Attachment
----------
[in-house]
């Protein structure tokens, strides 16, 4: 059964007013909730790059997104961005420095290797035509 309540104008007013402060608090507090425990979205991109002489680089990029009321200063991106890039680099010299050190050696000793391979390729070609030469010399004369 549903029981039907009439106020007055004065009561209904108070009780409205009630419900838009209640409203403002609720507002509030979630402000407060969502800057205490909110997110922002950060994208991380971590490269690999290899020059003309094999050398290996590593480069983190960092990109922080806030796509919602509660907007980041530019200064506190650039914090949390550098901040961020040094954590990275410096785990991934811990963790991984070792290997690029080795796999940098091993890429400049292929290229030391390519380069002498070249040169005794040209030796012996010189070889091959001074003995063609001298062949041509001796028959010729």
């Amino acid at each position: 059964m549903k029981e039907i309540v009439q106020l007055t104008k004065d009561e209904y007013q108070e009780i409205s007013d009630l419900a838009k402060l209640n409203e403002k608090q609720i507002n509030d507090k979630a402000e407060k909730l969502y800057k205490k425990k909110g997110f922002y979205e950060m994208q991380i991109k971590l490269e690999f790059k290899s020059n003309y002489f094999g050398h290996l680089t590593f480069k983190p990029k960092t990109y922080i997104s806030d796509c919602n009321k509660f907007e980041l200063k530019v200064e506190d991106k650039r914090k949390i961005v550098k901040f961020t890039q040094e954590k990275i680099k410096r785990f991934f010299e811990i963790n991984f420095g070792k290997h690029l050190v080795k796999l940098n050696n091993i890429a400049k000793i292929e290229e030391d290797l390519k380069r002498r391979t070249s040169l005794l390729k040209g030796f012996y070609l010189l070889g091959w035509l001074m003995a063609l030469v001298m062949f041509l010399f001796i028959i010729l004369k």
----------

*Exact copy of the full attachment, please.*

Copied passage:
[in-house]
């Protein structure tokens, strides 16, 4: 059964007013909730790059997104961005420095290797035509 309540104008007013402060608090507090425990979205991109002489680089990029009321200063991106890039680099010299050190050696000793391979390729070609030469010399004369 549903029981039907009439106020007055004065009561209904108070009780409205009630419900838009209640409203403002609720507002509030979630402000407060969502800057205490909110997110922002950060994208991380971590490269690999290899020059003309094999050398290996590593480069983190960092990109922080806030796509919602509660907007980041530019200064506190650039914090949390550098901040961020040094954590990275410096785990991934811990963790991984070792290997690029080795796999940098091993890429400049292929290229030391390519380069002498070249040169005794040209030796012996010189070889091959001074003995063609001298062949041509001796028959010729």
């Amino acid at each position: 059964m549903k029981e039907i309540v009439q106020l007055t104008k004065d009561e209904y007013q108070e009780i409205s007013d009630l419900a838009k402060l209640n409203e403002k608090q609720i507002n509030d507090k979630a402000e407060k909730l969502y800057k205490k425990k909110g997110f922002y979205e950060m994208q991380i991109k971590l490269e690999f790059k290899s020059n003309y002489f094999g050398h290996l680089t590593f480069k983190p990029k960092t990109y922080i997104s806030d796509c919602n009321k509660f907007e980041l200063k530019v200064e506190d991106k650039r914090k949390i961005v550098k901040f961020t890039q040094e954590k990275i680099k410096r785990f991934f010299e811990i963790n991984f420095g070792k290997h690029l050190v080795k796999l940098n050696n091993i890429a400049k000793i292929e290229e030391d290797l390519k380069r002498r391979t070249s040169l005794l390729k040209g030796f012996y070609l010189l070889g091959w035509l001074m003995a063609l030469v001298m062949f041509l010399f001796i028959i010729l004369k």